seen from behind, two women walk on either side of a little girl, both holding the girl's hands
(Pexels/Andre Melcher CC0)

I couldn’t have done it without my fellow moms

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There’s been a group of us who have been walking together since our girls began kindergarten. They became fast friends, and so did we. And 15 years later, with our oldest kids off at college, we still make time to get together and walk.

Whether our walks are separated by weeks or many months, whether it’s just two of us or all four, it doesn’t matter. These walks and these friendships are an integral part of my life. We’ve raised our kids together.

Maybe from the outside, it doesn’t seem all that difficult — this business of raising children.

But all that driving, organizing carpools, making snacks and lunches, cooking dinners, baking cookies for bake sales, filling out school forms, scheduling doctor and dentist appointments and parent-teacher conferences, cheering Saturday soccer games, buying new shoes when the old ones don’t fit, finding lost jackets and retainers, planning birthday parties and playdates, keeping track of deadlines for permissions slips, big school projects, SAT tests and college applications takes a lot of work.

And though there is joy in all of it, none of it is simple.

This my girlfriends understand.

We walk, and we talk, and we listen, and we worry, and we problem solve, and we make each other feel better.

Will the kindergartener who is not good at sharing grow up to never share? Will the middle-schooler who doesn’t have any friends be forever friendless? What do we do when one of our kids chooses a best friend we don’t like?

There’s the fifth-grader who won’t raise her hand in class and another one of us who has a kid that raises her hand too much. Will an awkward phase that’s awkward for everyone be a permanent identity? Will the child who challenges everything in third grade be forever challenging?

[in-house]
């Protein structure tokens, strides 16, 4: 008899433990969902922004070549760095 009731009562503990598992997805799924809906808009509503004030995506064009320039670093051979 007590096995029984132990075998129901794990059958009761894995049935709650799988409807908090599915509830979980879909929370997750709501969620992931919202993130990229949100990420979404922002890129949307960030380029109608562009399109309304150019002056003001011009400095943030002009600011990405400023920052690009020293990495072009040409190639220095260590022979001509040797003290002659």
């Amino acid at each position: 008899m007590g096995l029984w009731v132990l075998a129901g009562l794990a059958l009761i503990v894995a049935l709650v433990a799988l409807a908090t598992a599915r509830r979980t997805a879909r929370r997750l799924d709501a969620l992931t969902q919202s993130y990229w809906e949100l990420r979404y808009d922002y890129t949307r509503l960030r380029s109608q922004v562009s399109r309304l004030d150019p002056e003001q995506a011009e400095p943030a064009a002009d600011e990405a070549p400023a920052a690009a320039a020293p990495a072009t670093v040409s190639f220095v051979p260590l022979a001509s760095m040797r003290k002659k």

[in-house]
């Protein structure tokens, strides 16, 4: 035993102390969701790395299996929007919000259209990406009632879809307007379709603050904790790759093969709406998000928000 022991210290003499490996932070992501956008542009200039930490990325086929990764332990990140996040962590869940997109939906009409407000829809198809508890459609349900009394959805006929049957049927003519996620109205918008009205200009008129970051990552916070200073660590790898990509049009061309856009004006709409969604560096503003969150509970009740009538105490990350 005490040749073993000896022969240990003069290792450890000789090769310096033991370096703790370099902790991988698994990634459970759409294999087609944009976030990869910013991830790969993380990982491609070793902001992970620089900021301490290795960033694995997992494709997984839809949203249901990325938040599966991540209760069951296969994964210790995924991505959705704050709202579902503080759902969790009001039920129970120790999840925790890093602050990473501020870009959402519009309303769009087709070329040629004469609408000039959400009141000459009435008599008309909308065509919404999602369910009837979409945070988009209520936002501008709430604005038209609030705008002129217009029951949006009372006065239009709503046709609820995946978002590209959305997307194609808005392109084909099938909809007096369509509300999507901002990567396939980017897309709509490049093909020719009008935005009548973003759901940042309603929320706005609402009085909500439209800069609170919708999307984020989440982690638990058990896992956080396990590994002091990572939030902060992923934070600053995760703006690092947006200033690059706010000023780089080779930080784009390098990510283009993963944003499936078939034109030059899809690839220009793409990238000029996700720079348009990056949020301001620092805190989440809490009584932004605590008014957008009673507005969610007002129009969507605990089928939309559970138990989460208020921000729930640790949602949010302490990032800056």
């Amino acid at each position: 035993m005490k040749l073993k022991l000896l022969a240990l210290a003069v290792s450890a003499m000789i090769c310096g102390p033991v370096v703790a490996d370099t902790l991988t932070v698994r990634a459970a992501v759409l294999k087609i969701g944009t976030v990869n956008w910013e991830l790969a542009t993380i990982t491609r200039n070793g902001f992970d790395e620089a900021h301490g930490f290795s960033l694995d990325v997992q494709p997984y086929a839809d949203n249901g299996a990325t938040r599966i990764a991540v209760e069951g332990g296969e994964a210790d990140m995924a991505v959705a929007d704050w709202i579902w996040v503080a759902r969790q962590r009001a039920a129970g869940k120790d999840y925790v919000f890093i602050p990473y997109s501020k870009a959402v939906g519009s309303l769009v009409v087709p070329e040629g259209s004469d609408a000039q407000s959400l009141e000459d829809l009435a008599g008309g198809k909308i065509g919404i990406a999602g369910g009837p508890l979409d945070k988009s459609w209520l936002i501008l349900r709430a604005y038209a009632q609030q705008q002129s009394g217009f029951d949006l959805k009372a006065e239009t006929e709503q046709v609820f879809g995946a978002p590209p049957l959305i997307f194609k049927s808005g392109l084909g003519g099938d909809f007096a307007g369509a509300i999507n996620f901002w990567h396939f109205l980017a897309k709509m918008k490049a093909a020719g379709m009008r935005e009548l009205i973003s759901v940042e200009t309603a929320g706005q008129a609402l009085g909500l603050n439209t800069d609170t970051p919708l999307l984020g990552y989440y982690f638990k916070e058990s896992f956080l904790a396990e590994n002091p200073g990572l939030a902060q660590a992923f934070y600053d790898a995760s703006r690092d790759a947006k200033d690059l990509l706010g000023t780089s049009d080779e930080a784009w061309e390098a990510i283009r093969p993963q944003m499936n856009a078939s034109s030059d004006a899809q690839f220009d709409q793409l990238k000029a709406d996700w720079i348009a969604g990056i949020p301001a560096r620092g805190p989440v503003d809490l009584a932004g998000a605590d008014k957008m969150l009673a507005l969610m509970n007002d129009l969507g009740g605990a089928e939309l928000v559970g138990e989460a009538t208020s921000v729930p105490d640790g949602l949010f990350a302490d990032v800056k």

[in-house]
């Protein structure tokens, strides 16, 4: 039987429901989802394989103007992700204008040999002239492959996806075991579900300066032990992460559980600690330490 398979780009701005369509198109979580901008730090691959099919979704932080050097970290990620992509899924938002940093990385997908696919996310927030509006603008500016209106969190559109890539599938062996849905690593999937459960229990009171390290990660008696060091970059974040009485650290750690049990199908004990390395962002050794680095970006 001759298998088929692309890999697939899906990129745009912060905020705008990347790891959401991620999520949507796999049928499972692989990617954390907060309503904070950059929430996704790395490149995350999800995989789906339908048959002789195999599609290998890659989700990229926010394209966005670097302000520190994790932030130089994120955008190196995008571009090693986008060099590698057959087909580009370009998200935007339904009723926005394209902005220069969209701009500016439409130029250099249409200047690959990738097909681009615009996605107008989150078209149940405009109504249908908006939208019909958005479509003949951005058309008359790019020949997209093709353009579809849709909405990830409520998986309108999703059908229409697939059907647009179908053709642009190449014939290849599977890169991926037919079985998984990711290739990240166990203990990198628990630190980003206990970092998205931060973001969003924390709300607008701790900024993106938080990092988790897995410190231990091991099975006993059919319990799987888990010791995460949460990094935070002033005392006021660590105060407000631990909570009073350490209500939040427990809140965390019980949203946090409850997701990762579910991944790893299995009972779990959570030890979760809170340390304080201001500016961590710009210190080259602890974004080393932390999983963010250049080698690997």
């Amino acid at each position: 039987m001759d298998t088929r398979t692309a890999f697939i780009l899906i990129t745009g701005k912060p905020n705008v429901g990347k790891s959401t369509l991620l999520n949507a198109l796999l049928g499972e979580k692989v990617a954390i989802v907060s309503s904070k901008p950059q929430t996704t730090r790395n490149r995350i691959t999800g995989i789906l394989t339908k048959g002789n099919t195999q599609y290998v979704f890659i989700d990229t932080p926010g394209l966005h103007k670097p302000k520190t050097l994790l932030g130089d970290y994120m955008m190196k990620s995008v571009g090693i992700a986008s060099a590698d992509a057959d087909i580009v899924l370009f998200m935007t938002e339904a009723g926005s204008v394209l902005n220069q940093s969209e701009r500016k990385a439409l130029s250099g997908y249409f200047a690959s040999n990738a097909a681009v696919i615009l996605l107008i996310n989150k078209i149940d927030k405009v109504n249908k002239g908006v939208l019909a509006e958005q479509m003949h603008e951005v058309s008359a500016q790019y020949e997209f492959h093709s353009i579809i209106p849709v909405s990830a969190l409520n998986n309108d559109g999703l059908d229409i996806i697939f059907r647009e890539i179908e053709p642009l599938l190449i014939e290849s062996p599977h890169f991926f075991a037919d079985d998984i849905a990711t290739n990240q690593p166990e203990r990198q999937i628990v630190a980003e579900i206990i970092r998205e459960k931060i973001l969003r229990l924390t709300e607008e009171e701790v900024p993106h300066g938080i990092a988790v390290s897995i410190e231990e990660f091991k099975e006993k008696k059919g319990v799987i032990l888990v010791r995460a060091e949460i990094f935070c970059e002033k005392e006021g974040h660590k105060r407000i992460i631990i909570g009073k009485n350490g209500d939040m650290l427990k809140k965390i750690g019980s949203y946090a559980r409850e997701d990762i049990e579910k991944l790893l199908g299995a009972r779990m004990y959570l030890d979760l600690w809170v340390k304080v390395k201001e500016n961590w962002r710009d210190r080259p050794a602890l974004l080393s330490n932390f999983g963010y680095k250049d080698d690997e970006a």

There was that strange rash in second grade, and the ER visit two nights in a row that had us so concerned, the pesky tummy troubles in eighth grade we couldn’t seem to figure out. There’s too much screen time and staying up too late and sorting through complicated young girl friendships.

When do I bite my tongue and when do I speak up? When do I need to have more patience?

These friends, they’ve helped me figure it out.

Many years later, when the girls were in high school, we talked about how to have productive conversations about more serious stuff, like making good choices, driving and healthy relationships. Suddenly, we’re discussing dorm essentials and what we’re making for dinner the night before they leave for college.

And after we have given our kids everything, they are annoyed by us and push us away.

That’s the way it is supposed to be, but we remind each other we’ve done good. They’ll come back around, and they do. We assure each other, everything will be alright, and we don’t just say it, we mean it and we know it.

Today, I see their daughters, all grown up, bright and beautiful and so capable and strong, and I am amazed. I look at these young women, and I see little girls in pigtails and braids with missing front teeth running around the playground. I see them in Halloween costumes sorting through candy.

Now we are three. And the loss of our fourth, so recently, makes the memories all the more poignant. My feelings are too raw now to write more about it, but I do want to say this: I remember your homemade ice cream birthday cakes. The first dance our girls attended. How one of your daughters had her nose stuck in a book everywhere she went. How you took my kids one weekend without question because my hubby and I needed a break.

I know all of these friends are with me for the long haul, whether they are here with me today or with me in spirit. They’ve got my back, they love my kids, they are my cheering squad and they are always in my corner. And for this and so much more, I am eternally grateful.

Julie Levine

Julie Levine is a writer who lives in San Francisco.